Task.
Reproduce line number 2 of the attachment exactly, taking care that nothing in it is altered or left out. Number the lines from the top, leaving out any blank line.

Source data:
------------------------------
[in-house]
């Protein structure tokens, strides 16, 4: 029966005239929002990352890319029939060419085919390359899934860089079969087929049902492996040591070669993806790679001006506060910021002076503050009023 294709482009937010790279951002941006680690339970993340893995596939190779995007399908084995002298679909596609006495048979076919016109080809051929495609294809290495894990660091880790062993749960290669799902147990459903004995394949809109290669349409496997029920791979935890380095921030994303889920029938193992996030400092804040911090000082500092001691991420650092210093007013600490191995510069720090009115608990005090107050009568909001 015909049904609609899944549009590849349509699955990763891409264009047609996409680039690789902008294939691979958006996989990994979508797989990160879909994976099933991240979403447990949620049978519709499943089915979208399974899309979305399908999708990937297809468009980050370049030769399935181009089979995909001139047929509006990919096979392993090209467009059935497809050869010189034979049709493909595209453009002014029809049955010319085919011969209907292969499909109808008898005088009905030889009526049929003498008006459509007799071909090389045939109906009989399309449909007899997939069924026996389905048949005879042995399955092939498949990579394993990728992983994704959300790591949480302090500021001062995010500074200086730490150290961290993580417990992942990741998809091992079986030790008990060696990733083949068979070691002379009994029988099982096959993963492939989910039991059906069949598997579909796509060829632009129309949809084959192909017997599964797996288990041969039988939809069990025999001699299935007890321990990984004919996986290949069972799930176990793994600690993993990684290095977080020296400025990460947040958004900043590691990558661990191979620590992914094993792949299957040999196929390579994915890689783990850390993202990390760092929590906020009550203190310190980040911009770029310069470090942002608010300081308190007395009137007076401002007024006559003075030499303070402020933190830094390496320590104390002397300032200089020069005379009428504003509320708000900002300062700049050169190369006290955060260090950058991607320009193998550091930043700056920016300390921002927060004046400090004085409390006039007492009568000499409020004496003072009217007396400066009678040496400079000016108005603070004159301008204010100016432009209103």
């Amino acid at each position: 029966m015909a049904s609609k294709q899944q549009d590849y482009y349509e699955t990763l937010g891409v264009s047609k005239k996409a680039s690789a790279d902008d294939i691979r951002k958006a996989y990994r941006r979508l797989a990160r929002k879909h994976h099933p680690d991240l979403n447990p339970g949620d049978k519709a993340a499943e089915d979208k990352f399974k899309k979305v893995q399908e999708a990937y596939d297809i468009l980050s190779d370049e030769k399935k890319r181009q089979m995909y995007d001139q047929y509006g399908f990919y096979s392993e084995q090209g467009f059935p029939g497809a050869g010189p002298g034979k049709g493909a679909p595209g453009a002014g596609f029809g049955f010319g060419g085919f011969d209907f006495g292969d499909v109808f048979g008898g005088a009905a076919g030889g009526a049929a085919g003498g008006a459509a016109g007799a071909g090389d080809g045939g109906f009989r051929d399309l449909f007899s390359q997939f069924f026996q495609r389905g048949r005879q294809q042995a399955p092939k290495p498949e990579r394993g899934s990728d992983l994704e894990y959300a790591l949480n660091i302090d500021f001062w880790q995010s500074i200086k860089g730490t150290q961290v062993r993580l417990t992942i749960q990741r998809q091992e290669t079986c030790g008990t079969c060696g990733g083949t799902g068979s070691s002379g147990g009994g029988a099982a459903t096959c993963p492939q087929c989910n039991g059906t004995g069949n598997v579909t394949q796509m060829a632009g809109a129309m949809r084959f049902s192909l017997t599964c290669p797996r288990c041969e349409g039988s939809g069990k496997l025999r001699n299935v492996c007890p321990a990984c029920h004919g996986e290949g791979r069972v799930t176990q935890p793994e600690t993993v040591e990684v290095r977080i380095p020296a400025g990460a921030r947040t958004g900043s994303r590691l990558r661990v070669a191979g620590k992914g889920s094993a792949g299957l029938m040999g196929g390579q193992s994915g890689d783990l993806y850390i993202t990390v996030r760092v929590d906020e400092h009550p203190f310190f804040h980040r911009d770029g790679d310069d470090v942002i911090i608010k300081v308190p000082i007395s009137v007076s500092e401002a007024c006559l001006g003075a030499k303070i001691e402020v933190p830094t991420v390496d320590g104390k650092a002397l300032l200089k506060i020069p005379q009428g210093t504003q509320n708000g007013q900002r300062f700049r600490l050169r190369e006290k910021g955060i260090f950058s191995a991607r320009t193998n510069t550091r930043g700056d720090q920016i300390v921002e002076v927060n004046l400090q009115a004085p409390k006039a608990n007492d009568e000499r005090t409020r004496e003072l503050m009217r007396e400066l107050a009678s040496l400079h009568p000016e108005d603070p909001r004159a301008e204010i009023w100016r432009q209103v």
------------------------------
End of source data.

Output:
């Protein structure tokens, strides 16, 4: 029966005239929002990352890319029939060419085919390359899934860089079969087929049902492996040591070669993806790679001006506060910021002076503050009023 294709482009937010790279951002941006680690339970993340893995596939190779995007399908084995002298679909596609006495048979076919016109080809051929495609294809290495894990660091880790062993749960290669799902147990459903004995394949809109290669349409496997029920791979935890380095921030994303889920029938193992996030400092804040911090000082500092001691991420650092210093007013600490191995510069720090009115608990005090107050009568909001 015909049904609609899944549009590849349509699955990763891409264009047609996409680039690789902008294939691979958006996989990994979508797989990160879909994976099933991240979403447990949620049978519709499943089915979208399974899309979305399908999708990937297809468009980050370049030769399935181009089979995909001139047929509006990919096979392993090209467009059935497809050869010189034979049709493909595209453009002014029809049955010319085919011969209907292969499909109808008898005088009905030889009526049929003498008006459509007799071909090389045939109906009989399309449909007899997939069924026996389905048949005879042995399955092939498949990579394993990728992983994704959300790591949480302090500021001062995010500074200086730490150290961290993580417990992942990741998809091992079986030790008990060696990733083949068979070691002379009994029988099982096959993963492939989910039991059906069949598997579909796509060829632009129309949809084959192909017997599964797996288990041969039988939809069990025999001699299935007890321990990984004919996986290949069972799930176990793994600690993993990684290095977080020296400025990460947040958004900043590691990558661990191979620590992914094993792949299957040999196929390579994915890689783990850390993202990390760092929590906020009550203190310190980040911009770029310069470090942002608010300081308190007395009137007076401002007024006559003075030499303070402020933190830094390496320590104390002397300032200089020069005379009428504003509320708000900002300062700049050169190369006290955060260090950058991607320009193998550091930043700056920016300390921002927060004046400090004085409390006039007492009568000499409020004496003072009217007396400066009678040496400079000016108005603070004159301008204010100016432009209103």